Well, it was expected that Sony would be announcing something either at or in the run up to NAB, and now we know what it is. No, they haven’t confirmed that their truck was stolen, but they have announced a new camera. That camera is the new Sony Alpha A9; a 24MP mirrorless beast of a sports shooter.
It features a Blackout-free 20fps continuous burst mode, 693 AF points with 93% coverage and a 1280×960 QVGA resolution EVF running at 120fps. And that shutter is completely silent and vibration free, making it ideal for wildlife photography, too.
A quick run down of the specs shots a pretty impressive camera.
- 24.2MP 35mm full frame stacked CMOS sensor
- BIONZ X processing engine
- High speed continuous shooting of up to 20fps with AF/AE tracking
- 693 point wide-area phase-detection autofocus
- 5-xis image stabilisation with effectiveness equivalent to 5.0-stop slower shutter speed
- ISO 100-51200 (50-204800 extended)
- 480 shots (viewfinder) / 650 shots (LCD) per battery
- 1.3cm QVGA OLED electronic viewfinder
- Dual SD card slots
- 6K oversampled 4K video for full frame capture (no cropping)
Shooting 20fps with a buffer of 200 shots allows for a lot of fast action coverage. And that it does it completely blackout-free means you wont’ miss any of it. Sony say that the battery has twice the capacity of previous models, to let you keep up for longer, too.
But those files can add up very quickly. So, for those worried about a huge card going bad and losing a day’s work, the A9 features dual card slots. So you can shoot to both and backup as you go. No matter what you shoot, dual card slots is invaluable when you rely on those images not randomly disappearing.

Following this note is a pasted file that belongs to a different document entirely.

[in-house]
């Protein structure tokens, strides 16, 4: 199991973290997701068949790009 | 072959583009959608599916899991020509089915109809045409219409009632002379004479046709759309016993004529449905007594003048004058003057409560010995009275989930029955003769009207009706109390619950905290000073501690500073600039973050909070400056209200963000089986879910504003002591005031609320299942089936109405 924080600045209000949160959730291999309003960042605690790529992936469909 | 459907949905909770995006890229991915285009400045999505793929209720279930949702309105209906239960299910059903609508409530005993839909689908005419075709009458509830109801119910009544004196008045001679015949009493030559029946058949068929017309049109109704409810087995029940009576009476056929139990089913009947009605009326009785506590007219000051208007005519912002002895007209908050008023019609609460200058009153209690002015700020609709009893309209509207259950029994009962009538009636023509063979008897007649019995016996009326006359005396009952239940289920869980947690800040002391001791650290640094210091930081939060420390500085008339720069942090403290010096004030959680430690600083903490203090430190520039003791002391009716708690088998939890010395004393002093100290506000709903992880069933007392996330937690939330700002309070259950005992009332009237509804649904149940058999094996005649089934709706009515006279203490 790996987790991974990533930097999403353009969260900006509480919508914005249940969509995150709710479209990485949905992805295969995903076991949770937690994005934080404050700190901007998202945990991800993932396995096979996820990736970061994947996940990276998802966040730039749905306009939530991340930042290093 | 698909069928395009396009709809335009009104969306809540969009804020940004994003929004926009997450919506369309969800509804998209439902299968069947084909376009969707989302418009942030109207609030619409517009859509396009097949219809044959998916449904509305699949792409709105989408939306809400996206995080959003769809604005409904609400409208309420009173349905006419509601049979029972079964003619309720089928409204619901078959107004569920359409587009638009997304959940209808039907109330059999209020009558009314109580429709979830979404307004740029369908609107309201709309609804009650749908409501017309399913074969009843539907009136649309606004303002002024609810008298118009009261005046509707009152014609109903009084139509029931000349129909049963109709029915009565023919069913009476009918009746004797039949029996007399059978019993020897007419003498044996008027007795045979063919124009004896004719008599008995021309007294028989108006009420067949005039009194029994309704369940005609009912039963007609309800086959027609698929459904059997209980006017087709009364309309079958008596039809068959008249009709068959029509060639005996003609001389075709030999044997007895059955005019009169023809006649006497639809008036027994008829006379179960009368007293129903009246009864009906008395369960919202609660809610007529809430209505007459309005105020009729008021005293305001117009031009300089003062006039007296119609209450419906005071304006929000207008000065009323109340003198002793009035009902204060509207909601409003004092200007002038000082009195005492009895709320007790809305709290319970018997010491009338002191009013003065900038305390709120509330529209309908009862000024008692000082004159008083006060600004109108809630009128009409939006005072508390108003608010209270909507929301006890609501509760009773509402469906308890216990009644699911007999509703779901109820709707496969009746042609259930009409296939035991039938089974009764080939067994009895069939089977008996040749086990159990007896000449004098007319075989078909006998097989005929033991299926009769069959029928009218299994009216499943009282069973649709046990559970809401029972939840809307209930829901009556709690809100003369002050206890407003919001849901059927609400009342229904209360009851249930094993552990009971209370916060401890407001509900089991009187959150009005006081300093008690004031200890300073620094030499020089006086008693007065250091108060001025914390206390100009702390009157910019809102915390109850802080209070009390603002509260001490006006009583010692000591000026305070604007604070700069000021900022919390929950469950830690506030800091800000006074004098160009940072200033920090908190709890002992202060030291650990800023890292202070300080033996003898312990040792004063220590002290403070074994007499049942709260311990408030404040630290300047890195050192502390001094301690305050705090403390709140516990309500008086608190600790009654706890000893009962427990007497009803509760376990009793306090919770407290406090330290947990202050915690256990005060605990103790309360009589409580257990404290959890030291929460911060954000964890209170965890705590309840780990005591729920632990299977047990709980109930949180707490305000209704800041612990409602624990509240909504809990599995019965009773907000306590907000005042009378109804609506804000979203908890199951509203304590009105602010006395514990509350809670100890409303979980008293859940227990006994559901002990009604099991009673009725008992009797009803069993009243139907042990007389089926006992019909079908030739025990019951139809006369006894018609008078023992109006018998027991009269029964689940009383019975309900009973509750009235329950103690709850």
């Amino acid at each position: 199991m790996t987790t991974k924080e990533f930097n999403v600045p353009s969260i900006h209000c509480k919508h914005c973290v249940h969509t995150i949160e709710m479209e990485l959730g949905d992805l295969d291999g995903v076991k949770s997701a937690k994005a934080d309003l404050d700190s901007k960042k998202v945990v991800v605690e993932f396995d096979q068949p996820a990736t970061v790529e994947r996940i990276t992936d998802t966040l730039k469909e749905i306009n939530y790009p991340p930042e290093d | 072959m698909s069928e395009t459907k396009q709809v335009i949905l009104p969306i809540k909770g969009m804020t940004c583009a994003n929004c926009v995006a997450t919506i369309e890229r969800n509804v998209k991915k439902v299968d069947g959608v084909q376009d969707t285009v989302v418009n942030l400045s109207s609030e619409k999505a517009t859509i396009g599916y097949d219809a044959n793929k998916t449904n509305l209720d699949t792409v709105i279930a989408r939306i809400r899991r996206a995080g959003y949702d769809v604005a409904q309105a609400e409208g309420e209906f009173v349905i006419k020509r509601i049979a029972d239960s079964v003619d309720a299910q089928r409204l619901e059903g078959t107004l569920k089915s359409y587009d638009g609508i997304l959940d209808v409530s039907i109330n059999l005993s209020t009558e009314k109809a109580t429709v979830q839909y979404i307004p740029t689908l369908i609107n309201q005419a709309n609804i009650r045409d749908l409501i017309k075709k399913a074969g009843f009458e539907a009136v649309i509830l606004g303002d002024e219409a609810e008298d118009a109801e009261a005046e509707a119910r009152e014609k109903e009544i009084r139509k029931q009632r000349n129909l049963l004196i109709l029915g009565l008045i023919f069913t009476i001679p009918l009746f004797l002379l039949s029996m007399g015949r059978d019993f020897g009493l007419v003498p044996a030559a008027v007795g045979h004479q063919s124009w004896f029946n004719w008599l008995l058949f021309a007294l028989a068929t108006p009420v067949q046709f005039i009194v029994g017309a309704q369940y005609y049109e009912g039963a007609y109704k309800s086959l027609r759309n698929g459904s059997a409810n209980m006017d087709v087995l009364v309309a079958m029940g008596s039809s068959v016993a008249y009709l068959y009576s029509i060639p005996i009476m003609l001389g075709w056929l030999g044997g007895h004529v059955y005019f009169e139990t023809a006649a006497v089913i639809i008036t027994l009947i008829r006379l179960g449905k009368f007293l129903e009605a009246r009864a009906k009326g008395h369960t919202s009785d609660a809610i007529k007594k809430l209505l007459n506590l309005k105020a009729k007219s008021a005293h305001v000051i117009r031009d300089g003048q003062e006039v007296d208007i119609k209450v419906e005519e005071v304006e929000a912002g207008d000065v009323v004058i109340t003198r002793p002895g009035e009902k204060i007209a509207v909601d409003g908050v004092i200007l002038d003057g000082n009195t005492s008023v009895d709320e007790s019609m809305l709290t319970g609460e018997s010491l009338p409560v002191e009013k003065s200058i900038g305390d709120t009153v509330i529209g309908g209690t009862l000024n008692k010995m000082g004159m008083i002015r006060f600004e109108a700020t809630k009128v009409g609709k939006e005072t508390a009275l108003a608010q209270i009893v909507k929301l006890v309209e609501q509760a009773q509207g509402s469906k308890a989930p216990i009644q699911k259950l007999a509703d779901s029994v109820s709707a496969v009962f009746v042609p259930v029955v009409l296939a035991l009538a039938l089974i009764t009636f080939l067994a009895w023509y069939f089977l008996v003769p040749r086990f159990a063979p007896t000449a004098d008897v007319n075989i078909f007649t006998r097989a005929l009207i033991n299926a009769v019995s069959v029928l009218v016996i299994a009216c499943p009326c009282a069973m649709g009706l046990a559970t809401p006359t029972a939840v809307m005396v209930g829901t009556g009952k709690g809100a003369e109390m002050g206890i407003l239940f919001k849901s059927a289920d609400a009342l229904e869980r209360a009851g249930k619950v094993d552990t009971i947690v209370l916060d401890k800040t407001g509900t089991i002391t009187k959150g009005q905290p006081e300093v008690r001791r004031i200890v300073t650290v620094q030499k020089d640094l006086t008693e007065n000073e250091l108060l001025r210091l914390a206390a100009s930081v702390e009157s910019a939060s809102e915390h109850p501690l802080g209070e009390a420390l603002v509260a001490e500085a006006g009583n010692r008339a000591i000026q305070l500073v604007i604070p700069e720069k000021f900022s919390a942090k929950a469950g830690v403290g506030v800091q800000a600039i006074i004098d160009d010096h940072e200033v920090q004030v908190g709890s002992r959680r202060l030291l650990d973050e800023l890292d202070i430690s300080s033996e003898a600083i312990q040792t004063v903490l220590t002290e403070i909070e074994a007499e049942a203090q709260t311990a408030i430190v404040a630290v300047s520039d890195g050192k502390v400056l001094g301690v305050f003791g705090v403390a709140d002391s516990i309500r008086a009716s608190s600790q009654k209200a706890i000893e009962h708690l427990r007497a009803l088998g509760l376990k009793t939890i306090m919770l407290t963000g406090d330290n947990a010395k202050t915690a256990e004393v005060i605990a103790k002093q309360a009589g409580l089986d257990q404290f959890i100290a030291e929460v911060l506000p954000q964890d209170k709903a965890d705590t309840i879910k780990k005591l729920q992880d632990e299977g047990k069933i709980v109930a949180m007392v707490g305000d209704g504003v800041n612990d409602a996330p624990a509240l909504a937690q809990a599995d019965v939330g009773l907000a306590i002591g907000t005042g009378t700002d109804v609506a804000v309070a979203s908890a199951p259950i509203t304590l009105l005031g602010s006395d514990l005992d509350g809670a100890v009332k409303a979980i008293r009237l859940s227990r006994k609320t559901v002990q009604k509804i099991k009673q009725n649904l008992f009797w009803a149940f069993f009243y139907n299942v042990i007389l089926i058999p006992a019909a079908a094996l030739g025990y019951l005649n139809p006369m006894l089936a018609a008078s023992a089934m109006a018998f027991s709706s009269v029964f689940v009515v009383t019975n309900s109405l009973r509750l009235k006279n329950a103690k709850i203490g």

It also contains five-axis in-body stabilisation that offers up to five stops of correction. Full frame 4K video, and shutter speeds going all the way up to 1/32,000th of a second.
One thing about this camera that’s definitely a relief is that the 4K video is not cropped. It uses the full frame of the sensor to produce 6K oversampled movies which are then shrunk to 4K. And Sony claim that the new technology used in the sensor greatly reduces the rolling shutter effect typically seen with electronic shutters.
I’ve not jumped on the Sony bandwagon yet, but I have to admit this is extremely tempting.
But such a beautiful beast does not come cheap. Of course, we wouldn’t expect it to. This camera takes square aim at both the Nikon D5 and Canon 1DX Mark II. Both of which are significantly more expensive than the new Sony.
The new Sony A9 costs $4,499, and will be available for preorder in a couple of days. Shipping is expected to begin in May.
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